Part 30: Bonus Update: Air's Rock Addendum
It hardly seems fair to rush through the game like I've been doing, and it also hardly seems fair to constantly present a one-sided "This game is marginally worse than cancer" approach. With that in mind, let's take a look at what some of gaming's most respected journalists said about this game's predecessor.
To explain the story in Golden Sun would ruin the enjoyment of the game for anyone interested in playing through this adventure, as the plotline has been so tightly integrated into every ounce of the adventure. Most familiar RPGs rely on extremely cut-and-dry storylines to simplify the game design...and while Golden Sun's layout is pretty straightforward, it's not exactly a snap to grasp the intricacies of why exactly you're on the quest unless you're paying strict attention to the unfolding story as it happens.
The one downside to the game design is that it literally takes about two hours to get into the meat of the game -- because the designers have written such a deep story involving dozens of characters (each with their own unique personality), the game has to unfold the introduction through both action and conversation.
Players will have to depend on their party members magical abilities to advance further into the quest -- finding the hidden passages requires some keen thinking by sliding statues, rolling logs, using magic to pull stones or blast away foliage covering the doorways.
The magic effects are just flat-out gorgeous, with exploding particle effects that blast all over the screen in an amazing lightshow...and the further along into the adventure you go, the more impressive the effects get. That's some incentive to continue, as if the storyline wasn't enough to keep you driving forward.
(Score: 9.7 / 10)
Extended Play posted:
There is a great deal of story -- so much so that the story doesn't end with this cartridge. It's not just a generic "to be continued" that ends the game either. It's rather a gut-wrenching cliffhanger that'll keep you on edge until the next "Golden Sun" comes out.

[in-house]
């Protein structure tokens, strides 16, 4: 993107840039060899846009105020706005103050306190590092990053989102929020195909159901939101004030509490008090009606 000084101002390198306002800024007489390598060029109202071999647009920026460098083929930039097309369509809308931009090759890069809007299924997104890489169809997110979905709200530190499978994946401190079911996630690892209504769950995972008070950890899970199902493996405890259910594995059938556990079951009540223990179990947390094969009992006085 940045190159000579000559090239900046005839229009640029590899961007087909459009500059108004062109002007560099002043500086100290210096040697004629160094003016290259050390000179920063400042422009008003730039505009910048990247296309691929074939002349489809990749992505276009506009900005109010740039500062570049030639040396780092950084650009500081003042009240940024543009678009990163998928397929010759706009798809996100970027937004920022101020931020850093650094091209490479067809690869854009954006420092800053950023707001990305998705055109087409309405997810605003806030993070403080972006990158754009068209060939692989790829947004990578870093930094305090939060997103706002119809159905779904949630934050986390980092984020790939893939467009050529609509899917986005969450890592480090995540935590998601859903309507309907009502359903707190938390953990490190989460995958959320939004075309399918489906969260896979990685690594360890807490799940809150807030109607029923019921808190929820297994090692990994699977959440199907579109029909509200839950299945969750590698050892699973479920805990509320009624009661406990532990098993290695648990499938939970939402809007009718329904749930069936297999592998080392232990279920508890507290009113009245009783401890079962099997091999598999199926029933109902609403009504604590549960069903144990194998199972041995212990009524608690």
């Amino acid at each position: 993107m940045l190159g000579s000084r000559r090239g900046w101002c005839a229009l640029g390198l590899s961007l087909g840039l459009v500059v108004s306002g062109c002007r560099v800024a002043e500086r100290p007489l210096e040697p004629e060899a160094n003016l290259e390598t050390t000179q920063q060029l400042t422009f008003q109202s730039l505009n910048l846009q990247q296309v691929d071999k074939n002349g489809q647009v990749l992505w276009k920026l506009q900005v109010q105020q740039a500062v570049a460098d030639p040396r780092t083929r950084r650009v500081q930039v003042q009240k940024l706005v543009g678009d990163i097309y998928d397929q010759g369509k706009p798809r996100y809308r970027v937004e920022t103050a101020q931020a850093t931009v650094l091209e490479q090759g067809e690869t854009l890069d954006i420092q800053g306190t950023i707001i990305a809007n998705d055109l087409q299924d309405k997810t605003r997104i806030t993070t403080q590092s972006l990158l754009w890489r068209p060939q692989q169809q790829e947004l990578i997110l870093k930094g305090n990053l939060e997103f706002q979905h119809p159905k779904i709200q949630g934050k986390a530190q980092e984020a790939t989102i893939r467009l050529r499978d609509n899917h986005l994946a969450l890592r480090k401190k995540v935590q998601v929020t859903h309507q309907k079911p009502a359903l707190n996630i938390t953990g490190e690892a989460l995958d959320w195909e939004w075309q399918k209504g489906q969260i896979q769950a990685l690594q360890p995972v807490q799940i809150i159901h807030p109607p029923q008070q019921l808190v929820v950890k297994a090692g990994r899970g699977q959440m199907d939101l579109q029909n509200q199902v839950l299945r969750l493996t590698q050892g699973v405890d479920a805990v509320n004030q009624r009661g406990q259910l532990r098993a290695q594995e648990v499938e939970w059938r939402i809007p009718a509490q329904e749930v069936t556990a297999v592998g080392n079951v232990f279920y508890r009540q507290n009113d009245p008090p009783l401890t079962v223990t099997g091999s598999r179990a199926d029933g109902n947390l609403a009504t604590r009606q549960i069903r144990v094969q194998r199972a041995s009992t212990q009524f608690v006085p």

The quests beyond the search for Sol Sanctum are extremely involving and take you all over the game world. As much as I would love to gush about these quests, the trophies they bring you and the people that join your party as a result, it would be extremely unfair of me, because anybody in their right mind will rush out and buy Golden Sun at the first opportunity and play it for themselves.
(Score: 9 / 10)
While the game's setup is purely generic, the rest of the game is filled with interesting (not to mention gorgeous) places, wonderful characters, and tons of creative sub-stories and side quests that elevate the game far beyond its not-so-creative roots. Plus, as a cool twist, the rest of the world doesn't even know this whole "Psynergy" thing exists--to them, Isaac and his friends' powers look like random instances of the world goin' nuts. It's a nifty little plot device that Golden Sun knows how to manipulate for maximum dramatic advantage.
All of these abilities are worked seamlessly into the world's puzzles, both the major ones and the plethora of challenging and well-constructed 'optional' riddles. The game never leads you on, either'it just presents the world, lays down the rules, and lets your own logic do the rest; and a few of the more ingenious dungeons will actually leave you gasping at both the game's and your own astounding cleverness once you figure out the 'trick' to getting through.
(Score: 5 / 5)
Golden Sun holds its own against most full-sized console games. While the quest could be longer, the time spent in it is nearly all quality time--it has less shameless filler than other RPGs. The game offers tight graphics, polished gameplay, and a solid story, which provide a great showcase for the GBA. You'll be left wanting more, and judging by the game's ending, we may see a sequel. Fans of RPGs owe it to themselves to pick up Golden Sun.
(Score: 8.6 / 10)
One of the few issues that players had with the game was its abrupt ending and relatively short length. Part of the reason for that was the developer's decision to parcel out the game's story in installments, with the first Golden Sun covering the first chapter in the tale. For the next entry in the series, Golden Sun: The Lost Age, Camelot has followed up with an even more polished game that exceeds its predecessor's high level of quality.